• Automated Driving Systems
  • Advanced Driver Assistance Systems
  • Automotive Mapping

From Autonomy to ADASs with Robust Maps

Sam Abuelsamid
Jan 04, 2023

Guidehouse Insights

One of the running themes of my conference talks over the past 2 years has been the evolution from automated driving systems (ADSs) to advanced driver assistance systems (ADASs). This trend accelerated in 2022 and will likely continue in 2023 and beyond as automakers and suppliers seek to leverage the lessons learned from ADS development, which is progressing far more slowly than had been hoped, to improve on ADASs. A pair of recent ride evaluations demonstrated the importance of incorporating robust mapping into these more capable ADASs as they come to market.

A Tale of Two Systems

On a fundamental level, Mobileye’s SuperVision and Tesla’s Full Self-Driving (FSD) beta seem fairly similar. Both rely on a suite of cameras to allow a vehicle to navigate from point to point with minimal human interaction. But the reality of how well they accomplish this could not be more different.

Mobileye uses 11 cameras, most of them high resolution 8-megapixel sensors, along with its Road Experience Management (REM) maps. SuperVision is a direct outgrowth of Mobileye’s work on hands-off, eyes-off, brain-off level 4 (L4) ADSs. The company has created SuperVision’s hands-off, eyes-on L2+ system by using the same camera subsystem without the L4 radar and lidar. REM maps are crowdsourced from millions of vehicles around the world equipped with Mobileye’s EyeQ4-based ADAS from multiple automakers. Using the cameras and other vehicle data, Mobileye builds maps that incorporate road information but also static features that can be used for precise localization and driver behavior data about actual trajectories and stopping points at intersections. SuperVision is in production on the Chinese-market Zeekr 001, with more applications coming soon.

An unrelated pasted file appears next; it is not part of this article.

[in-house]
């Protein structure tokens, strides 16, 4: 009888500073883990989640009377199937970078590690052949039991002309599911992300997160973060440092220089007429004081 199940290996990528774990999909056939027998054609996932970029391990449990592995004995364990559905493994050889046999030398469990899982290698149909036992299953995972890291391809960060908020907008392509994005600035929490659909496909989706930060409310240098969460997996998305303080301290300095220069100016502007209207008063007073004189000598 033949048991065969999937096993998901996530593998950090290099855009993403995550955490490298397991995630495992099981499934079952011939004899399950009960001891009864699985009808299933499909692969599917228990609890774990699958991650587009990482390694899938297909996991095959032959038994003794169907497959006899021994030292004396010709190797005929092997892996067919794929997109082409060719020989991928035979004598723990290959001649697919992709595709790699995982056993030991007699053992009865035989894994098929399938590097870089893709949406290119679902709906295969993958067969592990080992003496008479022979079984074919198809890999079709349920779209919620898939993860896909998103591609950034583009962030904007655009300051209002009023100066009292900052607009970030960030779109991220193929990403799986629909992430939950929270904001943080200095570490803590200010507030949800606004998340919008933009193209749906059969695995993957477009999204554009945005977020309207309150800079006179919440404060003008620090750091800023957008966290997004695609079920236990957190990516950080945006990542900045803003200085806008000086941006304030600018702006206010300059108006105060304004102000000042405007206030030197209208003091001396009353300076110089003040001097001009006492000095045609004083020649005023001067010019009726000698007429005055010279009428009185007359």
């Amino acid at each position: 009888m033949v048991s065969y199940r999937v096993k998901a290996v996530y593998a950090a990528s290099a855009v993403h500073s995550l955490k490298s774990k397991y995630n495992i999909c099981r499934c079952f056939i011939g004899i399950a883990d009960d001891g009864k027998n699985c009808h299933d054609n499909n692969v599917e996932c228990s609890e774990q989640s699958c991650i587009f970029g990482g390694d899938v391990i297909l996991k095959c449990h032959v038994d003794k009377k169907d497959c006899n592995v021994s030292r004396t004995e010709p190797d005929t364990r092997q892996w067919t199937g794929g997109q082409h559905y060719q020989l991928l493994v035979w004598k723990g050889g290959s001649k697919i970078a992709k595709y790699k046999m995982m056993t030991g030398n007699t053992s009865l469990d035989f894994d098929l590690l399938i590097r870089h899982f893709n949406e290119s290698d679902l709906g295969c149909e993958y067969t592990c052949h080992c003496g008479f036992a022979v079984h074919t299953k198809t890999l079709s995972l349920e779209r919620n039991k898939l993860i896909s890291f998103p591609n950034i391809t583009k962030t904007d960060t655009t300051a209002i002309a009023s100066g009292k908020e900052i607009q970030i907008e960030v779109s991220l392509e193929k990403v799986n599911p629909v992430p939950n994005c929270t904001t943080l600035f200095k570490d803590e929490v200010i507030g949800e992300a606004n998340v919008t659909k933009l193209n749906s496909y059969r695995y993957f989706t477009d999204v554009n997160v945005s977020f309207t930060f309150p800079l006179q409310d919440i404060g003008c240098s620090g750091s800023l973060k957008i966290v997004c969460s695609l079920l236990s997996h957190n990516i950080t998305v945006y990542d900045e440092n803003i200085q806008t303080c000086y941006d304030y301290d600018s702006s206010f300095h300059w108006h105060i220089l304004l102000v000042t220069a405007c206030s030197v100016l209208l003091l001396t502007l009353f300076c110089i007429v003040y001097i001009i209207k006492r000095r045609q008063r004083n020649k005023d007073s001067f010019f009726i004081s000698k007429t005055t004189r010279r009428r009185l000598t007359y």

Tesla uses 8 lower resolution cameras and more basic street-level navigation maps for its Autopilot and FSD systems. While Tesla owner documentation and government filings identify the FSD beta as a hands-on, eyes-on L2 ADAS, the name implies otherwise, and CEO Elon Musk frequently claims it will enable fully automated driving. Countless videos on YouTube and a recent drive in a friend’s Model 3 have convinced me that the system is nowhere near ready for unsupervised use. In fact, my friend even put a student driver sticker on the back of the Model 3 to alert other drivers to provide extra clearance.

Built-In Knowledge Matters

FSD does fine at the most basic driving tasks of staying in a lane on a highway and even executing automatic overtaking. However, when it comes to dealing with more complex road architectures like the Michigan left, FSD is utterly hopeless. Even in other, more straightforward scenarios, like handling the split in Jefferson Avenue while approaching the Huntington Place convention center in Detroit, FSD is totally inconsistent. The lack of built-in knowledge and an overreliance on flawed inference algorithms make the system dangerous to use.

SuperVision, on the other hand, performs much more capably on a variety of main thoroughfares, residential side streets, and highways. This is due at least in part to its embedded knowledge of how humans traverse the same roads on a daily basis, as well as its superior ability to precisely locate itself on the road by triangulating from static features rather than relying on GPS. It’s not perfect, and on my ride it still misclassified some things the cameras saw, such as a construction barrier that was identified as a truck, but it never came close to a collision. In the absence of true general AI, building in this type of knowledge of the world is essential to making these new ADASs safer.